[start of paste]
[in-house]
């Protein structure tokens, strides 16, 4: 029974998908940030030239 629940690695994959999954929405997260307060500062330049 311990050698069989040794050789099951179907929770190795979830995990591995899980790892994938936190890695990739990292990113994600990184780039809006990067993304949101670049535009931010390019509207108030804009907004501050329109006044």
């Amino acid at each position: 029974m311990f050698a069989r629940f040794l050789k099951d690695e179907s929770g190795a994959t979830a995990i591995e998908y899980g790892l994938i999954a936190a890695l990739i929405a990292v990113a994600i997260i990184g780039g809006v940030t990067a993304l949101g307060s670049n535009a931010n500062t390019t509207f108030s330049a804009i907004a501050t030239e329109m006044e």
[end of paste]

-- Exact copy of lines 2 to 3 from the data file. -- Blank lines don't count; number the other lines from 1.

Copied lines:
């Protein structure tokens, strides 16, 4: 029974998908940030030239 629940690695994959999954929405997260307060500062330049 311990050698069989040794050789099951179907929770190795979830995990591995899980790892994938936190890695990739990292990113994600990184780039809006990067993304949101670049535009931010390019509207108030804009907004501050329109006044």
């Amino acid at each position: 029974m311990f050698a069989r629940f040794l050789k099951d690695e179907s929770g190795a994959t979830a995990i591995e998908y899980g790892l994938i999954a936190a890695l990739i929405a990292v990113a994600i997260i990184g780039g809006v940030t990067a993304l949101g307060s670049n535009a931010n500062t390019t509207f108030s330049a804009i907004a501050t030239e329109m006044e």